By Jef With One F
By Rocks Off
By Chris Lane
By Angelica Leicht
By Corey Deiterman
By Angelica Leicht
By Corey Deiterman
"We were really scared for him," says Jardine. "[We were] concerned for him because he was so upset. He obviously had a breakdown. None of us had ever witnessed something like that." (Curiously, Love doesn't recall the incident. "I don't know if it was because I wasn't there or some other reason," he says. "[I] might have been in another part of the plane. I think his brothers were closer to that than I was at the time.")
Upon landing in Houston, Wilson insisted on being flown back to L.A. Eventually, he got off the plane and spent the afternoon in his hotel room, regaining his composure. Wilson, according to most accounts, went on to perform that night. Ron Foster, then a member of the Houston band the Detours, places the concert at the Music Hall. It would be Wilson's last regular performance as a Beach Boy for almost 12 years.
Yet staying off the road had its benefits. While not touring, he was able to focus on composing and producing. His growth in those areas was exponential. Throughout 1965 he pushed the pop genre in unforeseen directions, what with catchy, radio-friendly songs, introspective ballads and complex fare that challenged conventional pop. In 1966 he teamed up with lyricist Tony Asher and created Pet Sounds. The incredible production stunned the popular music world and remains one of the greatest albums of all time. "We wanted to bring love to people as best we could," Wilson said in a recent phone interview. "We think people need love, and it's a loving album."
The breakdown on that morning of December 23 has taken on the proportions of pop-culture myth. Entertainment Weekly perversely ranked the breakdown No. 33 of its 100 Greatest Moments in Rock, right behind John Lennon's murder. While calling such occurrences "great" is morbid and tasteless and trivializes personal tragedies, actually seeing such moments as special makes sense, especially as it pertains to an enormously talented musician whose frail psyche defined many of his greatest songs, and one who is still recovering from a wretched past.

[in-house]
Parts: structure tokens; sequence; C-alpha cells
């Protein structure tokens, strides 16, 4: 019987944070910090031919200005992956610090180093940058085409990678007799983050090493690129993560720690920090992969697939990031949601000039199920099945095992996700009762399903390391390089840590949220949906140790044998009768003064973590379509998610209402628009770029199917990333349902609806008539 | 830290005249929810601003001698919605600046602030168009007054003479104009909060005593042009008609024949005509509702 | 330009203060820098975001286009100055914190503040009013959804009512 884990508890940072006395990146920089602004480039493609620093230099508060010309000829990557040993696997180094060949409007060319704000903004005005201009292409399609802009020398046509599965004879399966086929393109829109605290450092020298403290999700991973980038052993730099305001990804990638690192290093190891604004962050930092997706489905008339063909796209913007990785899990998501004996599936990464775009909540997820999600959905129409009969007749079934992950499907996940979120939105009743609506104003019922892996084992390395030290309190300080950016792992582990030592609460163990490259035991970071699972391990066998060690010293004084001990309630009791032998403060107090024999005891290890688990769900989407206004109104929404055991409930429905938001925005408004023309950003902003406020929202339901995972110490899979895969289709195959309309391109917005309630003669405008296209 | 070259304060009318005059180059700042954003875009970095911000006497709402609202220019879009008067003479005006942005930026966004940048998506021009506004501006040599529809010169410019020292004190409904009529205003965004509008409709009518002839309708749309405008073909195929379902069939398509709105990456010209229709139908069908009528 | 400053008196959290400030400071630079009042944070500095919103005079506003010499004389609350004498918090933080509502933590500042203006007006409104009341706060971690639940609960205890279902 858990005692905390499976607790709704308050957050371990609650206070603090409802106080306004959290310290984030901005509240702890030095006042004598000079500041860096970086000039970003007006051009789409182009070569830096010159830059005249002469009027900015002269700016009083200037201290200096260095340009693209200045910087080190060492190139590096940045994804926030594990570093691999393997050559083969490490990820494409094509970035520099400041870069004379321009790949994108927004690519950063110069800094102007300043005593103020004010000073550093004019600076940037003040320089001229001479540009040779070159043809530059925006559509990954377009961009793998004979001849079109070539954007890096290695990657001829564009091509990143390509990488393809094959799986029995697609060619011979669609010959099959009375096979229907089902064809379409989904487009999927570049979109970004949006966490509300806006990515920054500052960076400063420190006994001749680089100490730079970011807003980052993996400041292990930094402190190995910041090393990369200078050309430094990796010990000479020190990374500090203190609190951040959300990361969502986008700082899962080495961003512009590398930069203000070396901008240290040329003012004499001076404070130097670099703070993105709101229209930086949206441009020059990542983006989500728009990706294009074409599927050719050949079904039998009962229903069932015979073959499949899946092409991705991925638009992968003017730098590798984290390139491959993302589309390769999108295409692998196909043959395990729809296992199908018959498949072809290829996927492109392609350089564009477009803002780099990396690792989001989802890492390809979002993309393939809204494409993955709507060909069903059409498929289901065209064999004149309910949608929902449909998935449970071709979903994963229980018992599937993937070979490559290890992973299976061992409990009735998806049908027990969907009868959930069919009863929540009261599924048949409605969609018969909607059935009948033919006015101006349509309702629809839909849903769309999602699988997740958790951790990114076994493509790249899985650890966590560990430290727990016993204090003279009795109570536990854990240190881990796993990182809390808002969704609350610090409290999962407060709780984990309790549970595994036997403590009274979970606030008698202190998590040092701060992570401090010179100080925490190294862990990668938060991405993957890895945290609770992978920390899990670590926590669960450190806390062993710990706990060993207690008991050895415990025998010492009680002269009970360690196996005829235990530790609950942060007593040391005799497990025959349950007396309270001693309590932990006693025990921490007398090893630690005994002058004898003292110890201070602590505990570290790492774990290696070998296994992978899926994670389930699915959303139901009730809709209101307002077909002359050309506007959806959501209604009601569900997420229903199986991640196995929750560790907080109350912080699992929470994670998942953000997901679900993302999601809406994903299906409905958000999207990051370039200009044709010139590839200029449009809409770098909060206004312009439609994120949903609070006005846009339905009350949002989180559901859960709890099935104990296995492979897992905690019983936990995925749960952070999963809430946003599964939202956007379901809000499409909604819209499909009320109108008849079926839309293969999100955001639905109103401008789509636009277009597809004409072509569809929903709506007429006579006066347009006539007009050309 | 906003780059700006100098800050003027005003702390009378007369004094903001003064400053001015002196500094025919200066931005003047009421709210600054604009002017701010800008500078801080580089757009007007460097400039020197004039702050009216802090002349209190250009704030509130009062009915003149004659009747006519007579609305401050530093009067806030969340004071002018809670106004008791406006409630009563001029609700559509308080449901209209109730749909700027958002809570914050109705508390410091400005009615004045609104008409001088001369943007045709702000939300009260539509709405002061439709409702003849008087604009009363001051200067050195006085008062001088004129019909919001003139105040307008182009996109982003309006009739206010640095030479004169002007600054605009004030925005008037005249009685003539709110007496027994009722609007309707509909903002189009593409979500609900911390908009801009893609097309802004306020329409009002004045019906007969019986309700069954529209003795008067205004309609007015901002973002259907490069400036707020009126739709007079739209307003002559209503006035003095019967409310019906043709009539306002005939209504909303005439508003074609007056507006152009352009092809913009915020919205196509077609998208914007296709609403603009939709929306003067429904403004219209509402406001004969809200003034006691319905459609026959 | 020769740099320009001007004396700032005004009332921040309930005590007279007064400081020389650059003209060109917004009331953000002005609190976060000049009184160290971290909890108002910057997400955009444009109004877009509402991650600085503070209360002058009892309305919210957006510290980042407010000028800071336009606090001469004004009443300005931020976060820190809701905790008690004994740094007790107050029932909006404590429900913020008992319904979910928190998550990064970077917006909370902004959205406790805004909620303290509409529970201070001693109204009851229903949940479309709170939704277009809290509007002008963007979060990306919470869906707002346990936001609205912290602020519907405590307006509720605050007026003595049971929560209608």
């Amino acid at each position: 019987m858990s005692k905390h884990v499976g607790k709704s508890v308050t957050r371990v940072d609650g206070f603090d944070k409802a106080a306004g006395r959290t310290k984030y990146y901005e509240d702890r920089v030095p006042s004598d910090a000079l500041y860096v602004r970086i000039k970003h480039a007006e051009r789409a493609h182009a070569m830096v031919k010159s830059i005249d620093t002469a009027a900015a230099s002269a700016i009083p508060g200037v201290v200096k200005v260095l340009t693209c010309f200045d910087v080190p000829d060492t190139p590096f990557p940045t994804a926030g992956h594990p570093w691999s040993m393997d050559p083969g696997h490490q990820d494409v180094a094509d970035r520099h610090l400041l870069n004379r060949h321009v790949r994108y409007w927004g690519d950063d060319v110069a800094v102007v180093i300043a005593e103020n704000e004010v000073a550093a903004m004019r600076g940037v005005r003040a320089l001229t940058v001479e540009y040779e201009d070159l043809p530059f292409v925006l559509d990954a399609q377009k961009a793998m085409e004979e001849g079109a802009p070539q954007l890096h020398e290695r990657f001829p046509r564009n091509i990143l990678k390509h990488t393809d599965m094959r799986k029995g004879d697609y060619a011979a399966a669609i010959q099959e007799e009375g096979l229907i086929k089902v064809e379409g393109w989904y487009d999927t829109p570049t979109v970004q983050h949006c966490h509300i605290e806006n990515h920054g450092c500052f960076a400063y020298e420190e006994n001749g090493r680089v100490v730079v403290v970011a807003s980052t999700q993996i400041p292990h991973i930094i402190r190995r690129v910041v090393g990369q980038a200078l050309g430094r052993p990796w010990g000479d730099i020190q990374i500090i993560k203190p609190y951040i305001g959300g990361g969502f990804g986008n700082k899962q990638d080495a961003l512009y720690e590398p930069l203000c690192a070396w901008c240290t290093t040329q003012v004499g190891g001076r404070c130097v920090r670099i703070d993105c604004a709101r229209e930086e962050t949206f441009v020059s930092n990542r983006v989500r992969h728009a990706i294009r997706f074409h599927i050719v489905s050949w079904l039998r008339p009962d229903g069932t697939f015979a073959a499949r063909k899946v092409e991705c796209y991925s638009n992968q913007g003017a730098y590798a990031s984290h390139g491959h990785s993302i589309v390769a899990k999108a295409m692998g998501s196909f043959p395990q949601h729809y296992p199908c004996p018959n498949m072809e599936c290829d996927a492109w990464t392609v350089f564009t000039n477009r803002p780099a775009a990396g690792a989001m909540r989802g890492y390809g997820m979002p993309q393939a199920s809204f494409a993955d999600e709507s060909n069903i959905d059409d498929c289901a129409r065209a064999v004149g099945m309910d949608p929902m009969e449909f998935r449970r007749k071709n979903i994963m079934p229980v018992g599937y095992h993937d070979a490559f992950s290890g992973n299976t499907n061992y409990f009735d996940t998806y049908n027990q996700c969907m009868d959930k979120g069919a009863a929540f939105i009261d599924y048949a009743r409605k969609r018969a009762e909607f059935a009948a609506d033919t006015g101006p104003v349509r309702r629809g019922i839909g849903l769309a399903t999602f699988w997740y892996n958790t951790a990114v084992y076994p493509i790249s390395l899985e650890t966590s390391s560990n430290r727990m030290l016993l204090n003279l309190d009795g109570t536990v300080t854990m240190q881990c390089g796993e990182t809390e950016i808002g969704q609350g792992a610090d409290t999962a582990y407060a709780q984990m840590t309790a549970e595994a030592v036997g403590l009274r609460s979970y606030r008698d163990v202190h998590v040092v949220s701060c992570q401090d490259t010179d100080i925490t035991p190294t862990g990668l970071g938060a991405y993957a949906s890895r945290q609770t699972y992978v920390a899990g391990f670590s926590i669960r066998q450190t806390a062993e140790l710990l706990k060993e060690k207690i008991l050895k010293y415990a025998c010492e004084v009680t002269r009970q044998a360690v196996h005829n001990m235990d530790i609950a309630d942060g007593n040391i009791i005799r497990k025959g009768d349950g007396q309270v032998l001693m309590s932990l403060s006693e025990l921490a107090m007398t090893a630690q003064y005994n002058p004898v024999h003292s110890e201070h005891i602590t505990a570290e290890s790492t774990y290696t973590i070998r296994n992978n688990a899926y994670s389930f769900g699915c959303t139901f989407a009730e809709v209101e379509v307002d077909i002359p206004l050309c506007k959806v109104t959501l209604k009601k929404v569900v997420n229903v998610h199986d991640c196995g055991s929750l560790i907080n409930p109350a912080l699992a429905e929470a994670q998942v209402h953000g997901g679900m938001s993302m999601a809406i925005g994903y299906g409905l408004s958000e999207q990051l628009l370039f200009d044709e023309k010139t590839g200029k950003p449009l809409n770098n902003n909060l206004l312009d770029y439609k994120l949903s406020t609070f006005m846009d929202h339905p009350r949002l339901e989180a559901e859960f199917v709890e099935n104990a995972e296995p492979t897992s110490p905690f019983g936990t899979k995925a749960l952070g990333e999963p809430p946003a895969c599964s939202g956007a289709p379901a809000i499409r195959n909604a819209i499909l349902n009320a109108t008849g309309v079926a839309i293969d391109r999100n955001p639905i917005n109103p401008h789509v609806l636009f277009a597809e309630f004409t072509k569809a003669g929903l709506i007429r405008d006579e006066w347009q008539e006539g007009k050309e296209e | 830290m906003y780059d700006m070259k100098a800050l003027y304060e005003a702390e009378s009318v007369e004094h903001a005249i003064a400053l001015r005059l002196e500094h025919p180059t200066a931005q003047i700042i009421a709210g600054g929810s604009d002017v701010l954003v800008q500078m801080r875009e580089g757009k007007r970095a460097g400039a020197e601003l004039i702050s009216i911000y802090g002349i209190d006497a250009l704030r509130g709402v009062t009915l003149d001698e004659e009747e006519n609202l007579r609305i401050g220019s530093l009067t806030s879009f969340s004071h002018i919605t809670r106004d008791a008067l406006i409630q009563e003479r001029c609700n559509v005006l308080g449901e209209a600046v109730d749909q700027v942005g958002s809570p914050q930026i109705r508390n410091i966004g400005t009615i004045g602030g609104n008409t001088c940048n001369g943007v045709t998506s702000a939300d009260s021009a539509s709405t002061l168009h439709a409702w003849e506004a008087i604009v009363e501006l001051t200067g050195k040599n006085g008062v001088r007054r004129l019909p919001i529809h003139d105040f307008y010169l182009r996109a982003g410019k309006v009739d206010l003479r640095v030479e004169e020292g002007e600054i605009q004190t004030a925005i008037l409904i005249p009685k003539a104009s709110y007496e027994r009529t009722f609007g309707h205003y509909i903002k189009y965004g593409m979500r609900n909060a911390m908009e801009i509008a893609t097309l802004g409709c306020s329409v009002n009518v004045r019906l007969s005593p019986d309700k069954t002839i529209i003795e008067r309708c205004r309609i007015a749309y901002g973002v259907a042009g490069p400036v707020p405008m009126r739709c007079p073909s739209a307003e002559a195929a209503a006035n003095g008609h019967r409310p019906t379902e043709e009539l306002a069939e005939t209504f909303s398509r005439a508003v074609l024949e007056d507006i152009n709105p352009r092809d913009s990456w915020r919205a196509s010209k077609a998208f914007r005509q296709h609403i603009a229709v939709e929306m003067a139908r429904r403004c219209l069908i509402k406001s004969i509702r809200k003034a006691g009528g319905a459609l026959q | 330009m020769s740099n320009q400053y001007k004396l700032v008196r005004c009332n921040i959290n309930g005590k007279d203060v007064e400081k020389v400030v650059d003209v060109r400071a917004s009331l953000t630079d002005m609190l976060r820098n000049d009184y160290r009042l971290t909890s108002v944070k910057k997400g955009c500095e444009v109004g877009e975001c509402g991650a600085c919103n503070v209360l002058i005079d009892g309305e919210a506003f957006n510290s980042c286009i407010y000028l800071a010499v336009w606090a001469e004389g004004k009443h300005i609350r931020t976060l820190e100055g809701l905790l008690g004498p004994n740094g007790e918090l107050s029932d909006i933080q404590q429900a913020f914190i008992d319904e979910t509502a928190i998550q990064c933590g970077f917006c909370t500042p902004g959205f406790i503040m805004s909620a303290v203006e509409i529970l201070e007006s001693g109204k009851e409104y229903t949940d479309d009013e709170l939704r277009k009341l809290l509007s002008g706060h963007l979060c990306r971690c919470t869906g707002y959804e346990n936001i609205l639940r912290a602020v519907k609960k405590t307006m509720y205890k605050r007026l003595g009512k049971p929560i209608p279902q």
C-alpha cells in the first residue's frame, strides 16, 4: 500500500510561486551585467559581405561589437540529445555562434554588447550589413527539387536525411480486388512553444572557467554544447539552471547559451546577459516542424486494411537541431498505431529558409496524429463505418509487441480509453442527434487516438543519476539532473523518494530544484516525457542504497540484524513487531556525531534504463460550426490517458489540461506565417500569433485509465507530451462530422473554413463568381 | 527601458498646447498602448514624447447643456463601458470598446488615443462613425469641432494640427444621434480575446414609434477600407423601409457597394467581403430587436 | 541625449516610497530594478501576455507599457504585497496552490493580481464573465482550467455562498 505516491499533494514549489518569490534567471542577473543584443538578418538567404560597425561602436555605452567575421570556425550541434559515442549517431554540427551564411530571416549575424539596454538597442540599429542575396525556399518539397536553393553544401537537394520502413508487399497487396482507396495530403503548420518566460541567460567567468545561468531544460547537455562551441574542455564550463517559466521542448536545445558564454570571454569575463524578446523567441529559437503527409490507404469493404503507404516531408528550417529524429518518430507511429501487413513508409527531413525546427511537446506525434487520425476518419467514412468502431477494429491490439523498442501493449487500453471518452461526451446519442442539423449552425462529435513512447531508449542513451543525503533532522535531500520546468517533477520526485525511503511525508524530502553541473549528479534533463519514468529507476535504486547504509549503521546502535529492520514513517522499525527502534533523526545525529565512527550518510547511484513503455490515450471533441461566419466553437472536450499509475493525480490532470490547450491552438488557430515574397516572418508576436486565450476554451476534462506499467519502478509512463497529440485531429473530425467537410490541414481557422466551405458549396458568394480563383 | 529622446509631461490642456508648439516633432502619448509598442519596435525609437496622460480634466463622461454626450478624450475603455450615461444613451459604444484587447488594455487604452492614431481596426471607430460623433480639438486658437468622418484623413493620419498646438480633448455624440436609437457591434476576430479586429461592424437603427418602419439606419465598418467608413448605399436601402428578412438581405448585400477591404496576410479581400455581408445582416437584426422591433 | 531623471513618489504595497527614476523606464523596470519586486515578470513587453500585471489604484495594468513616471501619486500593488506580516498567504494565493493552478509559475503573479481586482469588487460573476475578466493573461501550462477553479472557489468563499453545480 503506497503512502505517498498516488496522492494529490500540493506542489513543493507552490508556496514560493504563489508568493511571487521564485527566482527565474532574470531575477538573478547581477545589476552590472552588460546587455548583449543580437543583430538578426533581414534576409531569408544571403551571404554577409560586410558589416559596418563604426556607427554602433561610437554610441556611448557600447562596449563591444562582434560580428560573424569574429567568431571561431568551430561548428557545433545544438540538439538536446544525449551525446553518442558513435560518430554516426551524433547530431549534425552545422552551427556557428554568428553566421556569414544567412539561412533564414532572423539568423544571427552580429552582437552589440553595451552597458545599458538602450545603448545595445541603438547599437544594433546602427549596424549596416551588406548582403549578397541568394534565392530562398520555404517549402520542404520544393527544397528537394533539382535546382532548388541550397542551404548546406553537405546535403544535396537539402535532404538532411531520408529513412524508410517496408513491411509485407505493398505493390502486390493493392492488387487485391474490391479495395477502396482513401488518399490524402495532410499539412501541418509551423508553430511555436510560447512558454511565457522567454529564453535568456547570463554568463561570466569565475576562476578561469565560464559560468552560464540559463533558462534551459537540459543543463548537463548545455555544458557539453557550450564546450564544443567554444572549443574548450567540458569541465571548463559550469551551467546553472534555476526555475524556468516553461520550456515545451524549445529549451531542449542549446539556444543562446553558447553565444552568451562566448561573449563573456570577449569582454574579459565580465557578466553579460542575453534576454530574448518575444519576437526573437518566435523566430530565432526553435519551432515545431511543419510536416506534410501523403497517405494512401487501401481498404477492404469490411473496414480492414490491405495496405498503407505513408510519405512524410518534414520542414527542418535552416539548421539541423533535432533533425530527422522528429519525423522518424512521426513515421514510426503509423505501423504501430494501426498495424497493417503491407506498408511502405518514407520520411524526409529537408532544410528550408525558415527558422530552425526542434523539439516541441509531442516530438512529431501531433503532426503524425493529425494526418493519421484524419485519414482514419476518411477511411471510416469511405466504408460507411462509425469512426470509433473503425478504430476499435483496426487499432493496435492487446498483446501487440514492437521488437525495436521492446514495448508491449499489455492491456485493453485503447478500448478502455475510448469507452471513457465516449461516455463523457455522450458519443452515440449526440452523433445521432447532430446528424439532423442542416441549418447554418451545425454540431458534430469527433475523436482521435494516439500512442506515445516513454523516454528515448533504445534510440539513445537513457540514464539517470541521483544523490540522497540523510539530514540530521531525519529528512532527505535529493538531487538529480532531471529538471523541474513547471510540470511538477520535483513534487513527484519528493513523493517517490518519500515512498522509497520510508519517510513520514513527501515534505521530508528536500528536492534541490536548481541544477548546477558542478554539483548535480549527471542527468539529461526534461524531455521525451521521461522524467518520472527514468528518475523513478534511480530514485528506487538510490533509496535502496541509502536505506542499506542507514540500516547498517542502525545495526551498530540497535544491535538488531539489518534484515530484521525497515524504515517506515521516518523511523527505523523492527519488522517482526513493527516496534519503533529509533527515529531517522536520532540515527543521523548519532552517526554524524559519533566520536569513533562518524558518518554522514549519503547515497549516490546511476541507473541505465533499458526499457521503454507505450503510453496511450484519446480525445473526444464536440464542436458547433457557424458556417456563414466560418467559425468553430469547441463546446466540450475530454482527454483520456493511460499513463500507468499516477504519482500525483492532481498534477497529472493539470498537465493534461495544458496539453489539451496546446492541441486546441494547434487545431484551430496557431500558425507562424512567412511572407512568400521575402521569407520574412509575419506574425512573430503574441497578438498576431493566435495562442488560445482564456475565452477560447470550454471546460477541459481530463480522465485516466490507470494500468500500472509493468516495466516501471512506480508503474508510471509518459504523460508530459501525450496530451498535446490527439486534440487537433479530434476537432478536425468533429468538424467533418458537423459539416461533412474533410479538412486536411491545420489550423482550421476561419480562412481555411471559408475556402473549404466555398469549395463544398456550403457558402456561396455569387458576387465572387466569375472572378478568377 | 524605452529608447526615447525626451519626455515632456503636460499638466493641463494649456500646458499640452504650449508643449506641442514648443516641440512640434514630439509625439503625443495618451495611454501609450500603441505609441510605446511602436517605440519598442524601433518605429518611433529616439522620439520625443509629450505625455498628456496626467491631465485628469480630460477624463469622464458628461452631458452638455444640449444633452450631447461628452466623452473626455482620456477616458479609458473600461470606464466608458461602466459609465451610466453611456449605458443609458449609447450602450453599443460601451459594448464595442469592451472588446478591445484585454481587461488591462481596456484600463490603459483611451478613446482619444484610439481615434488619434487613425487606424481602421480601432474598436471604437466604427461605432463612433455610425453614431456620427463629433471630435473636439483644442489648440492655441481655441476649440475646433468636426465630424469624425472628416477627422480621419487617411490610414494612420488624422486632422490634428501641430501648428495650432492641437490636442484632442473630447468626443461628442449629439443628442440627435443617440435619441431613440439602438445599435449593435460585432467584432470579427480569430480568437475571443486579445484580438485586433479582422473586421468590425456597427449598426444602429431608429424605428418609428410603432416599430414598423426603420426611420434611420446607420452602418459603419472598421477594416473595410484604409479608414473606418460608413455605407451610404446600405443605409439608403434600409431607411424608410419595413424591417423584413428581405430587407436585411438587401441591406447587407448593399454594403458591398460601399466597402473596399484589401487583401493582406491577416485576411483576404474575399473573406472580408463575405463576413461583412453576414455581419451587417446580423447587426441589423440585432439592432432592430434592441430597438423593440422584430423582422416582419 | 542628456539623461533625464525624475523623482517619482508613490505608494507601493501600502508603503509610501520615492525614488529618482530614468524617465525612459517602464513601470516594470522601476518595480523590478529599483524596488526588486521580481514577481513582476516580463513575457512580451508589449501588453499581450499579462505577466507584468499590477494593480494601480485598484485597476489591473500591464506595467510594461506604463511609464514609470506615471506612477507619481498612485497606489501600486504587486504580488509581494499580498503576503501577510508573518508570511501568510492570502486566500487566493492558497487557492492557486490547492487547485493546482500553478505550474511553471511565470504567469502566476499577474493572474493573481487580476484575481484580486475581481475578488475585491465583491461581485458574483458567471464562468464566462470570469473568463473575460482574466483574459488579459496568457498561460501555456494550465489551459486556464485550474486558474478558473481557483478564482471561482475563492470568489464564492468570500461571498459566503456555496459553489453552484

Wilson wasn't an entertainer, at least not in the Elvisian sense. Profoundly deaf in his right ear, most likely the result of hard slap from his abusive father, Murry, Wilson found loud concert volumes hurt his good ear and caused buzzing in his bad one. He suffered from stage fright; performing took away from what he really wanted to do: make records.
He had removed himself from the road once before, in mid-1963. Since Wilson had total authority over his albums -- and was the first major rock figure with such power and the only one who was writing, arranging, producing and performing on his own albums at the time -- he was under tremendous pressure to produce hit material. He needed time to work on records, not to tour. But he was pulled back onto the road not long after he left it. Beach Boy David Marks was fired in the summer of '63, and Wilson's services were required.
As 1964 came to a close, the Beach Boys were in the second year of a four-year run as America's most successful band, taking pop music to levels unmatched by any other group at the time. Then the demands of masterminding a mega-act and coping with personal problems, many stemming from childhood, began to overwhelm Wilson.
On a flight to Australia that November, Wilson suffered what has been described as a mild panic attack. The only thing that kept him calm was thinking about his then-girlfriend, Marilyn. He telegrammed her from the airplane and asked her to await his phone call. Upon arriving in Australia, he telephoned Marilyn and proposed. On December 7, 1964, Wilson and Marilyn were married, and a few days later he was back in the studio. Sixteen days after his wedding, Wilson suffered that nervous breakdown, his first, on the flight to Houston.
Foster, now an oldies disc jockey with ABC Radio Networks in Dallas, says he finagled himself backstage and met Beach Boy Dennis Wilson that night. Dennis, being his usual affable self, let Foster into the dressing room before the show. Though unaware of the day's events, Foster sensed an uncomfortable aura in the room. As the Boys were teaching him the chords to "The Warmth of the Sun," Foster couldn't help noticing Wilson. "He was just kind of staring off into space," Foster says. "He wasn't rude. He didn't tell us to get out or anything like that. He was just kind of like staring off into the corner like he wasn't there."
Foster witnessed the concert, which he says Wilson played and performed in, from backstage and says it seemed like "just a regular Beach Boys concert." It was hard to hear the band over all the screaming teenagers, anyway. Yet Beach Boy Jardine is of the minority that says Wilson did not perform. "He just stayed in his room and went home."